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Home #Hwoodtimes Earl Carroll Theatre restoration slated to open now in late 2022

Earl Carroll Theatre restoration slated to open now in late 2022

We are still moving forward but will be opening in early 2022. You will be amazed and feel like you are back in the 1930’s glorious glamour days. We also believe that the opening of the Earl Carroll will be a major Entertainment Complex leading the way to bring Hollywood back to be Glamourdaze!  The glamorous 1930s supper club will reopen as an entertainment venue

The long-anticipated restoration of the 1930s-era Earl Carroll Theatre on Sunset Boulevard is picking up steam, and is set to reopen as a 38,000-square-foot entertainment venue.

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One of the former owners of the nearby music venue The Fonda Theater, announced today that he and his business partner have signed a 10-year lease with options to renew to “take over and revitalize” the landmarked Streamline Moderne theater in Hollywood.

The theater is expected to host an array of events, including stage shows, concerts, movie premieres, and special events. The theater will also be available for community meetings.

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“We’re thrilled to be revitalizing the theatre, returning it to its original Streamline Moderne design, and bringing all kinds of wonderful entertainment experiences to locals and visitors alike,” said Thaddeus Hunter Smith, one of a trio of owners who revamped the Fonda in the mid-2000s. Smith is partnering with real estate investor Brian Levian on the Earl Carroll.

The supper club and theater was designed in 1938 by architect Gordon B. Kaufmann, architect of the Greystone Mansion and the Santa Anita Racetrack. Named for theater producer and director Earl Carroll, the theater’s facade featured a 20-foot-tall neon sign depicting the face of Carroll’s girlfriend Beryl Wallace over the entrance. Inside, the venue held a 60-foot rotating stage, oodles of neon, Art Deco details, and lavish stage shows.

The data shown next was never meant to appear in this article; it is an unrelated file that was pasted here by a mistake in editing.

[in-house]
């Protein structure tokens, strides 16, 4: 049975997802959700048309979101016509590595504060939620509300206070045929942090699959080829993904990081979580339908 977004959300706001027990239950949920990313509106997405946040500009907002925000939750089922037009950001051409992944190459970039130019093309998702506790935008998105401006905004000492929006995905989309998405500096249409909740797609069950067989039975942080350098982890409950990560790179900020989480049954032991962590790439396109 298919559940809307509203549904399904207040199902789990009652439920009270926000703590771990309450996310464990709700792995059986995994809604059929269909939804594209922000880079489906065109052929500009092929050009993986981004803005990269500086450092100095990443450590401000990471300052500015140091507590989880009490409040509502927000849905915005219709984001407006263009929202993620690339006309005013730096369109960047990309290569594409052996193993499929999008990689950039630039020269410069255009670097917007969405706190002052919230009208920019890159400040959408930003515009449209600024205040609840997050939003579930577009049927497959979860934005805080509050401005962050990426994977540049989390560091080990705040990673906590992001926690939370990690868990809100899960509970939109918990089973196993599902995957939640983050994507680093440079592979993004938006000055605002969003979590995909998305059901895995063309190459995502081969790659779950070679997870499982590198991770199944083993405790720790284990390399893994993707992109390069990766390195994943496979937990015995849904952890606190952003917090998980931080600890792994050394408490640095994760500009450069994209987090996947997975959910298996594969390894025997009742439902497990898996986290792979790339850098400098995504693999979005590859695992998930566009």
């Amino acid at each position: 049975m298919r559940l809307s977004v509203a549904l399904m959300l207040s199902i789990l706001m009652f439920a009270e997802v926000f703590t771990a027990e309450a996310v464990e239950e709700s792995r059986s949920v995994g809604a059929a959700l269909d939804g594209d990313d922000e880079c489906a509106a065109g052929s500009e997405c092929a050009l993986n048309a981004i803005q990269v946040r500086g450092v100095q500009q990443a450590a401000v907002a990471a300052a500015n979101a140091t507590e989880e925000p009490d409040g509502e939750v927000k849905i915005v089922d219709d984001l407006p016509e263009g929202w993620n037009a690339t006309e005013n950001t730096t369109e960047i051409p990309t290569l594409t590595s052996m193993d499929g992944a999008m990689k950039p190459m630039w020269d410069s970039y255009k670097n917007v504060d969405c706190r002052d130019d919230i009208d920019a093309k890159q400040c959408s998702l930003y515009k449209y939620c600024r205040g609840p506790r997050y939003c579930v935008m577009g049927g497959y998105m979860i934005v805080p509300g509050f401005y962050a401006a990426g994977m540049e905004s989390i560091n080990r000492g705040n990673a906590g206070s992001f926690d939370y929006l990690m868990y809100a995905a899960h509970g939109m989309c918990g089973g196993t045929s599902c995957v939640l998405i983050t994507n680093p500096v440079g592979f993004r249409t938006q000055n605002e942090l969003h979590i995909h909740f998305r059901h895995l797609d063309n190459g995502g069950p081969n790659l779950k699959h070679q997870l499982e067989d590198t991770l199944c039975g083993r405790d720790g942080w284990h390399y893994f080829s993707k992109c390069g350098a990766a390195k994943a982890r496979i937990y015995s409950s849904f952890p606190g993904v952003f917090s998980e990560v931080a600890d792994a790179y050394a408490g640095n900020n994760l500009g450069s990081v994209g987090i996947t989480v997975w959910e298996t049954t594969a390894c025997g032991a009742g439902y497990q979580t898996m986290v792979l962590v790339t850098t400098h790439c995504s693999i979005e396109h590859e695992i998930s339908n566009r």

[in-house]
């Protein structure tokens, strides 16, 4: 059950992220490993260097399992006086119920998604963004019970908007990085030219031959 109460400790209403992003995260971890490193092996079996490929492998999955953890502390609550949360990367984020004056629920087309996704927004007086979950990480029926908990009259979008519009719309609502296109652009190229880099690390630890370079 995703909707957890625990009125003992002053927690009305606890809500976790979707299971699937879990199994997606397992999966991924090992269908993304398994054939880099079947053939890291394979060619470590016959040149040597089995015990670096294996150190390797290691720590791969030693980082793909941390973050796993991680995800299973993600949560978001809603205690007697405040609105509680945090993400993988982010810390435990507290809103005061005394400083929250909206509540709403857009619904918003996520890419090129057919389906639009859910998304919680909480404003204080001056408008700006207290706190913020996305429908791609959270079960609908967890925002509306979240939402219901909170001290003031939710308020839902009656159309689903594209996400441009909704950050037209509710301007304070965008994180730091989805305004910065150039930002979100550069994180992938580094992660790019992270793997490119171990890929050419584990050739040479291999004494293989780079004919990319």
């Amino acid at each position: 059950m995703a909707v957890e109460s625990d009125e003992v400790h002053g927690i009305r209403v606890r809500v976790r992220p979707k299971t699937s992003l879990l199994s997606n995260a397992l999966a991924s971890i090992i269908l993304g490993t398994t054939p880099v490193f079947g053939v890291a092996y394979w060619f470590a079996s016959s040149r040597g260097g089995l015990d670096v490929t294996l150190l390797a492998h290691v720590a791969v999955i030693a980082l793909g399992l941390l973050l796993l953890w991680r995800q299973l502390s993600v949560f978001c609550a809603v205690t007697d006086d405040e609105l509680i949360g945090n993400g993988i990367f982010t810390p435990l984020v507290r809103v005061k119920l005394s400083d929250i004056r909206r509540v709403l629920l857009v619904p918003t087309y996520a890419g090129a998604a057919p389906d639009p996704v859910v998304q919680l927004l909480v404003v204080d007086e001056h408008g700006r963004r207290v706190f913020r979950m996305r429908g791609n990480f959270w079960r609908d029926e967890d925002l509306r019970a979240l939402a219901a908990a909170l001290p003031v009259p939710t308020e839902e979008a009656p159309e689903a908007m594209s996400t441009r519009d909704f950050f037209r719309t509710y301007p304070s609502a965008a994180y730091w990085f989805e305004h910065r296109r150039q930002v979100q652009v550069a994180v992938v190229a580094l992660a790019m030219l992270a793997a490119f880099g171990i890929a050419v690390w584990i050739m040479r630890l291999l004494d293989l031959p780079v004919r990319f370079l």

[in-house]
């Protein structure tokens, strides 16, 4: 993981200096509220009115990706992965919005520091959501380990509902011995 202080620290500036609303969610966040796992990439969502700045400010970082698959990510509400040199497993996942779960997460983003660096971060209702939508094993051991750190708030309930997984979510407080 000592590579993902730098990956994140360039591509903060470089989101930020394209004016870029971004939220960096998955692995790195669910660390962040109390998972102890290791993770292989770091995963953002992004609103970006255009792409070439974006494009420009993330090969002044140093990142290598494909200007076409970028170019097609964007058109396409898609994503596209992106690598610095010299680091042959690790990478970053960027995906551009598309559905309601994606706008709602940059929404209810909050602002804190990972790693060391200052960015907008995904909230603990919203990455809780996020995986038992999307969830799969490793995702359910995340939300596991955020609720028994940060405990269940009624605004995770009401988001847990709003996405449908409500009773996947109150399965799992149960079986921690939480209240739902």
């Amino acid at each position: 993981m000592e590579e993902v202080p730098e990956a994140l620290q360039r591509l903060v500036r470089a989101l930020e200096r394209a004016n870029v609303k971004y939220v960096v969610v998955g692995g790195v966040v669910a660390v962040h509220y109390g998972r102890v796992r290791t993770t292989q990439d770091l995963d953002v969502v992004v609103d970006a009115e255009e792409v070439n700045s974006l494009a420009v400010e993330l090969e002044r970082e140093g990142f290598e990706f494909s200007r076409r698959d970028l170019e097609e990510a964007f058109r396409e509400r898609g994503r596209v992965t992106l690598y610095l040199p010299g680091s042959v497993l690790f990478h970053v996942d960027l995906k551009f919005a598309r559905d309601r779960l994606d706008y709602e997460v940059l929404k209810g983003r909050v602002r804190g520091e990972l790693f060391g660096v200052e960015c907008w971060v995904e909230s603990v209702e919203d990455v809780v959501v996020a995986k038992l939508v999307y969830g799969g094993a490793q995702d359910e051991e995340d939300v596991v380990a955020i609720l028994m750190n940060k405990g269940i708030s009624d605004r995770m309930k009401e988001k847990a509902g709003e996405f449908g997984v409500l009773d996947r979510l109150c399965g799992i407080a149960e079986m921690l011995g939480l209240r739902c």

A tall lobby with royal blue ceilings, one mirrored wall, and red-orange carpet.
The lobby of the theater in present day.
Courtesy of historictheatrephotos.com

As part of the revamp, the signature sign will be recreated and returned to its spot over the entrance. Many original elements of the theater that still remain—including 6,200 feet of blue and gold neon tubing and 30-foot-tall light columns on either side of the stage—will also be restored as part of the new venue.

“We believe it will spur the revitalization of the entire area which, ultimately, is our dream,” Smith said.

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Some of the restoration work has already started, a spokesperson for Smith and Levian said. The redone theater is expected to open in late 2020.

Red-carpeted stairs in the Art Deco style with glowing, lit-up columns.
The dramatic stairs in the theater.
Mike Hume/Los Angeles Historic Theatre Foundation
A photo of a sort of dingy white Art Deco theater from the exterior. The entrance is gated off and the site looks overall unwelcoming and uninviting.
A present-day photo of the Earl Carroll.
Courtesy of historictheatrephotos.com

The Earl Carroll’s restoration was forecast as part of a 200-apartment mixed-use development next door called Essex Hollywood.

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The developer, Essex Property Trust, owns the theater and was the applicant who nominated it for historic-cultural landmark status. Plans for the Essex had always called for revitalizing the theater, though the uses have shifted.

Originally, Essex planned to have the theater be used as office space or studio uses, though preservationists had wanted the space to be reactivated as a venue or something closer to its original uses. (The theater was last used as offices for Nickelodeon Studios.)

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The complex will also feature a new paseo running between the Essex and the Earl Carroll, allowing for pedestrians to move between Sunset Boulevard and Leland Avenue.

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Valerie Milano is the well-connected Senior Editor and TV Critic at TheHollywoodTimes.today, a website that aggregates showbiz news curated for, and written by, insiders of the entertainment industry. (@HwoodTimes @TheHollywood.Times) Milano, whose extraordinary talents for networking in the famously tight-clad enclave of Hollywood have placed her at the center of the industry’s top red carpets and events since 1984, heads daily operations of a uniquely accessible, yet carefully targeted publication. For years, Milano sat on the board as a chief organizer of the Television Critics Association’s press tours, held twice a year in Beverly Hills and Pasadena. She has written for Communications Daily, Discover Hollywood, Hollywood Today, Television International, and Video Age International, and contributed to countless other magazines and digests. Valerie works closely with the Human Rights Campaign as a distinguished Fed Club Council Member. She also works with GLSEN, GLAAD, Outfest, NCLR, LAMBDA Legal, and the Desert Aids Project, in addition to donating both time and finances to high-profile nonprofits. She has been an active member of the Los Angeles Press Club for a couple of years and looks forward to the possibility of contributing to the future success of its endeavors. Milano’s passion for meeting people extends from Los Feliz to her favorite getaway, Palm Springs. There, she is a member of the Palm Springs Museum of Art and a prominent Old Las Palmas-area patron.